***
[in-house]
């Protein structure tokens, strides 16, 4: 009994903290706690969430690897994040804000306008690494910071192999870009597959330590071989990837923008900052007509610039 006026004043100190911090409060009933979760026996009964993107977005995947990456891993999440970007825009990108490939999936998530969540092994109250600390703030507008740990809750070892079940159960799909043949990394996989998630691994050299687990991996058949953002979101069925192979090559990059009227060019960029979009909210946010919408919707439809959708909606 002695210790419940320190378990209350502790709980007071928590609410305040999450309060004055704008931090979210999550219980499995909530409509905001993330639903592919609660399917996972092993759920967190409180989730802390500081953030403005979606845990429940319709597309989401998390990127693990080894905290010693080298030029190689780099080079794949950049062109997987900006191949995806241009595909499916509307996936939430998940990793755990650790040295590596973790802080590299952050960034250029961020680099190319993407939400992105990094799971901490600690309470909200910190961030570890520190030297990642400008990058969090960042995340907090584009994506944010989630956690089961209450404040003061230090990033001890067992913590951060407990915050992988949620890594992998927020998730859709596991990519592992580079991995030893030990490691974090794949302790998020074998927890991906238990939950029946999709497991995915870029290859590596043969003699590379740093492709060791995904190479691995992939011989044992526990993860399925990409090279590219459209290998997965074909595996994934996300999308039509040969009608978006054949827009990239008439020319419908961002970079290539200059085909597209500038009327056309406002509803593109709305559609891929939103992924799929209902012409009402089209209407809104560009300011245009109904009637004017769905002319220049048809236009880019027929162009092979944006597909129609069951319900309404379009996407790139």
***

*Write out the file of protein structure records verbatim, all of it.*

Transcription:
[in-house]
């Protein structure tokens, strides 16, 4: 009994903290706690969430690897994040804000306008690494910071192999870009597959330590071989990837923008900052007509610039 006026004043100190911090409060009933979760026996009964993107977005995947990456891993999440970007825009990108490939999936998530969540092994109250600390703030507008740990809750070892079940159960799909043949990394996989998630691994050299687990991996058949953002979101069925192979090559990059009227060019960029979009909210946010919408919707439809959708909606 002695210790419940320190378990209350502790709980007071928590609410305040999450309060004055704008931090979210999550219980499995909530409509905001993330639903592919609660399917996972092993759920967190409180989730802390500081953030403005979606845990429940319709597309989401998390990127693990080894905290010693080298030029190689780099080079794949950049062109997987900006191949995806241009595909499916509307996936939430998940990793755990650790040295590596973790802080590299952050960034250029961020680099190319993407939400992105990094799971901490600690309470909200910190961030570890520190030297990642400008990058969090960042995340907090584009994506944010989630956690089961209450404040003061230090990033001890067992913590951060407990915050992988949620890594992998927020998730859709596991990519592992580079991995030893030990490691974090794949302790998020074998927890991906238990939950029946999709497991995915870029290859590596043969003699590379740093492709060791995904190479691995992939011989044992526990993860399925990409090279590219459209290998997965074909595996994934996300999308039509040969009608978006054949827009990239008439020319419908961002970079290539200059085909597209500038009327056309406002509803593109709305559609891929939103992924799929209902012409009402089209209407809104560009300011245009109904009637004017769905002319220049048809236009880019027929162009092979944006597909129609069951319900309404379009996407790139």